Ancient Monuments

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Two bowl barrows 700m north west of Normanton Down House

A Scheduled Monument in Wilsford cum Lake, Wiltshire

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Coordinates

Latitude: 51.1654 / 51°9'55"N

Longitude: -1.8135 / 1°48'48"W

OS Eastings: 413138.798536

OS Northings: 140698.768639

OS Grid: SU131406

Mapcode National: GBR 501.Y1T

Mapcode Global: VHB5B.JY4Z

Entry Name: Two bowl barrows 700m north west of Normanton Down House

Scheduled Date: 28 March 1995

Source: Historic England

Source ID: 1014147

English Heritage Legacy ID: 10491

County: Wiltshire

Civil Parish: Wilsford cum Lake

Traditional County: Wiltshire

Lieutenancy Area (Ceremonial County): Wiltshire

Church of England Parish: Woodford Valley with Archers Gate

Church of England Diocese: Salisbury

Details

The monument includes two levelled bowl barrows aligned north east to south
west located 700m north west of Normanton Down House and occupying a gentle
east-facing slope with views across the Avon valley. The barrows are difficult
to identify on the ground. The barrow mounds are surrounded by ditches from
which material was quarried during their construction. These have become
infilled over the years but survive as buried features and are visible on
aerial photographs from which the overall diameters of the barrows are
calculated to be 35m in each case.

MAP EXTRACT
The site of the monument is shown on the attached map extract.
It includes a 2 metre boundary around the archaeological features,
considered to be essential for the monument's support and preservation.

Source: Historic England

Reasons for Scheduling

A small number of areas in southern England appear to have acted as foci for
ceremonial and ritual activity during the Neolithic and Bronze Age periods.
Two of the best known and earliest recognised areas are around Avebury and
Stonehenge, now jointly designated as a World Heritage Site.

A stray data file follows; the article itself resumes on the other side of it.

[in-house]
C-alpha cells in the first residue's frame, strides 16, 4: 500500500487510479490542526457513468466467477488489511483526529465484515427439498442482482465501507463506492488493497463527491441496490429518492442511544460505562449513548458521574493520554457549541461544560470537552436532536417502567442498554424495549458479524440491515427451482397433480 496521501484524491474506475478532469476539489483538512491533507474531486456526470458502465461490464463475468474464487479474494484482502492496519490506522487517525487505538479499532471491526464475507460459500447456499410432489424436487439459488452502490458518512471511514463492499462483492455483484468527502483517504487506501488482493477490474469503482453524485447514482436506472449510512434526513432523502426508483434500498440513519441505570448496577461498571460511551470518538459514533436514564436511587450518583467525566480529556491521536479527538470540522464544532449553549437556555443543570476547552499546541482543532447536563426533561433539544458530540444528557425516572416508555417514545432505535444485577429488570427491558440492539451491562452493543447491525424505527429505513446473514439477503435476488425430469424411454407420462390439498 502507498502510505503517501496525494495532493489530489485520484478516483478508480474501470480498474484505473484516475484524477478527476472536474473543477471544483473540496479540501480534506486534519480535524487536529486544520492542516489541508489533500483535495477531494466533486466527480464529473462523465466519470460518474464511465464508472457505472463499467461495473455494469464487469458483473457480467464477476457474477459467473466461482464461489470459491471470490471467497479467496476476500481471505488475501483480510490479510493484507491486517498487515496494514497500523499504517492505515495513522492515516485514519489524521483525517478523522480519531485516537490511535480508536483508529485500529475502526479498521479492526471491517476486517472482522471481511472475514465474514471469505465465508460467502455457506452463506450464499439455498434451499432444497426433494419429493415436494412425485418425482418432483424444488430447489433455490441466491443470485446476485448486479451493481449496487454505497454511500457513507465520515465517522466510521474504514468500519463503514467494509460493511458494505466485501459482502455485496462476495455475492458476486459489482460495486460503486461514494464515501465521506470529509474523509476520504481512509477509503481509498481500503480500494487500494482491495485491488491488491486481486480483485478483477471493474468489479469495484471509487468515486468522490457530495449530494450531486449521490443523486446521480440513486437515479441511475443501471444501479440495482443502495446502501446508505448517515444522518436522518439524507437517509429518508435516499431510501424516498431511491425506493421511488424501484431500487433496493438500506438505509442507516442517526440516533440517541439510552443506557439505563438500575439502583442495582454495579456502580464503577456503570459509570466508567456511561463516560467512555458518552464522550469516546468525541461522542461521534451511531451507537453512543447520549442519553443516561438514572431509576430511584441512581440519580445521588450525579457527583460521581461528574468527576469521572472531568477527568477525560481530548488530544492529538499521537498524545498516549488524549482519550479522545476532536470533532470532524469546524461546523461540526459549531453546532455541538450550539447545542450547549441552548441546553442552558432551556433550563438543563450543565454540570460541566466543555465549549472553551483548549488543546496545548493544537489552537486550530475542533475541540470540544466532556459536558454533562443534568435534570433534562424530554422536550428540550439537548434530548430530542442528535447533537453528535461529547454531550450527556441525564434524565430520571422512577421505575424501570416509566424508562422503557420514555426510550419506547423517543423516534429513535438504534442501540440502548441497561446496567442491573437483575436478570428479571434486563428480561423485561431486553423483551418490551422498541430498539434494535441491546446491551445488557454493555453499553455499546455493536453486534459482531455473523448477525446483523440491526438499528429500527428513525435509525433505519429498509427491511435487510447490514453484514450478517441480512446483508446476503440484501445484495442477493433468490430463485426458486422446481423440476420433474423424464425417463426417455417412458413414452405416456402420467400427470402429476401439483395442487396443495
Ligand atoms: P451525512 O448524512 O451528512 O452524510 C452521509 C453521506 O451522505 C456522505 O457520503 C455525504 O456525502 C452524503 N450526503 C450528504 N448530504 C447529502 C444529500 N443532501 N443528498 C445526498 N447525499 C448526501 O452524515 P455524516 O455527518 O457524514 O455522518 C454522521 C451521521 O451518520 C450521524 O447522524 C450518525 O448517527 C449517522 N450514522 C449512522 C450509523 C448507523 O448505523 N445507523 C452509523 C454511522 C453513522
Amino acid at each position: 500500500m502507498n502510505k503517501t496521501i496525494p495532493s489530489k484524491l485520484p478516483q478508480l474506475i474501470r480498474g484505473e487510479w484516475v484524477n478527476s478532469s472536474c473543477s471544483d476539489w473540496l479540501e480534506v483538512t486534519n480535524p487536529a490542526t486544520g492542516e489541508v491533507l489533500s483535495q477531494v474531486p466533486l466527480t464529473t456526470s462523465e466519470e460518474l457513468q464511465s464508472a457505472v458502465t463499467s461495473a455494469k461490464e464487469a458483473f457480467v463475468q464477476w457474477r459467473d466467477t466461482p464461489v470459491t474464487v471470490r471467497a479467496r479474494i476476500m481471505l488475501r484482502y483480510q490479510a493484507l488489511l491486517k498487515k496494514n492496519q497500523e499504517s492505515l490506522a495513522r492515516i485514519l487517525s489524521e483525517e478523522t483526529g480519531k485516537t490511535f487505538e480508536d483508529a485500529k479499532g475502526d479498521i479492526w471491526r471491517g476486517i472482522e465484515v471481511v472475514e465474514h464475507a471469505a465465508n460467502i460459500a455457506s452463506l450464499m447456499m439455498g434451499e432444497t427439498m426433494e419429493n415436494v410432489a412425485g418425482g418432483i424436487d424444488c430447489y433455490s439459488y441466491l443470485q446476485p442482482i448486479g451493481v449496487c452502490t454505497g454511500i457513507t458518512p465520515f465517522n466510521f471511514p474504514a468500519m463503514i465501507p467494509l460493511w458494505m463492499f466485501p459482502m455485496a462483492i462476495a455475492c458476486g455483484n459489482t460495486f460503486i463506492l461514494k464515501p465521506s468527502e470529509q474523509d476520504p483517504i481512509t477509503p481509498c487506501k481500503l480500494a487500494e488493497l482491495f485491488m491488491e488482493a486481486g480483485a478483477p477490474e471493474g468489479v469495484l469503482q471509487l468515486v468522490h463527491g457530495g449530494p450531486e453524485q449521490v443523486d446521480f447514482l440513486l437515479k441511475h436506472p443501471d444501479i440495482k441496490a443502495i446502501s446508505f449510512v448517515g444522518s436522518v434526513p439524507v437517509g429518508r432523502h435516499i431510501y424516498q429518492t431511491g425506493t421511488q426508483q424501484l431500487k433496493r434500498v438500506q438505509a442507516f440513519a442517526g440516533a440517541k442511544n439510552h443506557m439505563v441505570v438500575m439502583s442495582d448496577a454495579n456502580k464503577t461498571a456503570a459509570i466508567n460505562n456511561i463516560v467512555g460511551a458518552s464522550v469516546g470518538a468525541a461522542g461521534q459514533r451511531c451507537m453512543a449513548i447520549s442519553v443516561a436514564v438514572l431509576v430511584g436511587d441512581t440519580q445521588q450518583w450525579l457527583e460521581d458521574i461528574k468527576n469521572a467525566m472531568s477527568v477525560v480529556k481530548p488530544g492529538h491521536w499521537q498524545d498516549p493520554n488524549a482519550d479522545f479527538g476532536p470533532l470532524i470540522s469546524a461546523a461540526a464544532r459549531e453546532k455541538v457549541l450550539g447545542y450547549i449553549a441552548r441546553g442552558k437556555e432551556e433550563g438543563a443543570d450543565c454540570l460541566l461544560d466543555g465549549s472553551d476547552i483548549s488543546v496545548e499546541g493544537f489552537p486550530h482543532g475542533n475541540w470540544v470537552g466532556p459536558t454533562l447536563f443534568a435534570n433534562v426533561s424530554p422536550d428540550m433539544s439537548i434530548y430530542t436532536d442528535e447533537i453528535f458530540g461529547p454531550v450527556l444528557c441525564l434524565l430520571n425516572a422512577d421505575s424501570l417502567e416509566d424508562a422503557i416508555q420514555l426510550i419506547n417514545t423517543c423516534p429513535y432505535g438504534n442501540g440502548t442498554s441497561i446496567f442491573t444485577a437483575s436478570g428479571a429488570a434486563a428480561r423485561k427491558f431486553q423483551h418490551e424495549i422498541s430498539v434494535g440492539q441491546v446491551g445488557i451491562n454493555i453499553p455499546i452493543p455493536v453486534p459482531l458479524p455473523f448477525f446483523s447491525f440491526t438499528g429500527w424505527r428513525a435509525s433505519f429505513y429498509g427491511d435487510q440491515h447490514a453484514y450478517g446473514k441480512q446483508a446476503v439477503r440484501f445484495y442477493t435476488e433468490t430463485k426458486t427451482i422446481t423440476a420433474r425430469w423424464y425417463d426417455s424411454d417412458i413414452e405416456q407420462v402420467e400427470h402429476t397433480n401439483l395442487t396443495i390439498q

The area of chalk downland which surrounds Stonehenge contains one of the
densest and most varied groups of Neolithic and Bronze Age field monuments in
Britain. Included within the area are Stonehenge itself, the Stonehenge
cursus, the Durrington Walls henge, and a variety of burial monuments, many
grouped into cemeteries.
The area has been the subject of archaeological research since the 18th
century when Stukeley recorded many of the monuments and partially excavated a
number of the burial mounds. More recently, the collection of artefacts from
the surfaces of ploughed fields has supplemented the evidence for ritual and
burial by revealing the intensity of contemporary settlement and land-use.
In view of the importance of the area, all ceremonial and sepulchral monuments
of this period which retain significant archaeological remains are identified
as nationally important. Bowl barrows, the most numerous form of round
barrow, are funerary monuments dating from the Late Neolithic period to the
Late Bronze Age, with most examples belonging to the period 2400-1500 BC.
They were constructed as earthen or rubble mounds, normally ditched, which
covered single or multiple burials. They occur either in isolation or grouped
as cemeteries and often acted as a focus for burials in later periods. Often
superficially similar, although differing widely in size, they exhibit
regional variations in form and a variety of burial practices. There are over
10,000 surviving bowl barrows recorded nationally and at least 320 in the
Stonehenge area. This group of monuments will provide important information
on the development of this area during the Late Neolithic and Bronze Age
periods.

Despite having been levelled by cultivation, the two bowl barrows 700m north
west of Normanton Down House will contain archaeological remains and
environmental evidence relating to the monument and the landscape in which it
was constructed. Aerial photographs have shown that the ditch fills survive
undisturbed, while deposits located on the Bronze Age ground surface will
survive beneath the area disturbed by cultivation.

Source: Historic England

Sources

Books and journals
RCHME, , Stonehenge and its Environs, (1979), 3
RCHME, , Stonehenge and its Environs, (1979), 3
Other
2- AP Transcription and Analysis, John Samuals Archaeological Consultants, A 303 - Amesbury to Berwick Down, (1993)
2- AP Transcription and Analysis, John Samuals Archaeological Consultants, A 303 - Amesbury to Berwick Down, (1993)

Source: Historic England

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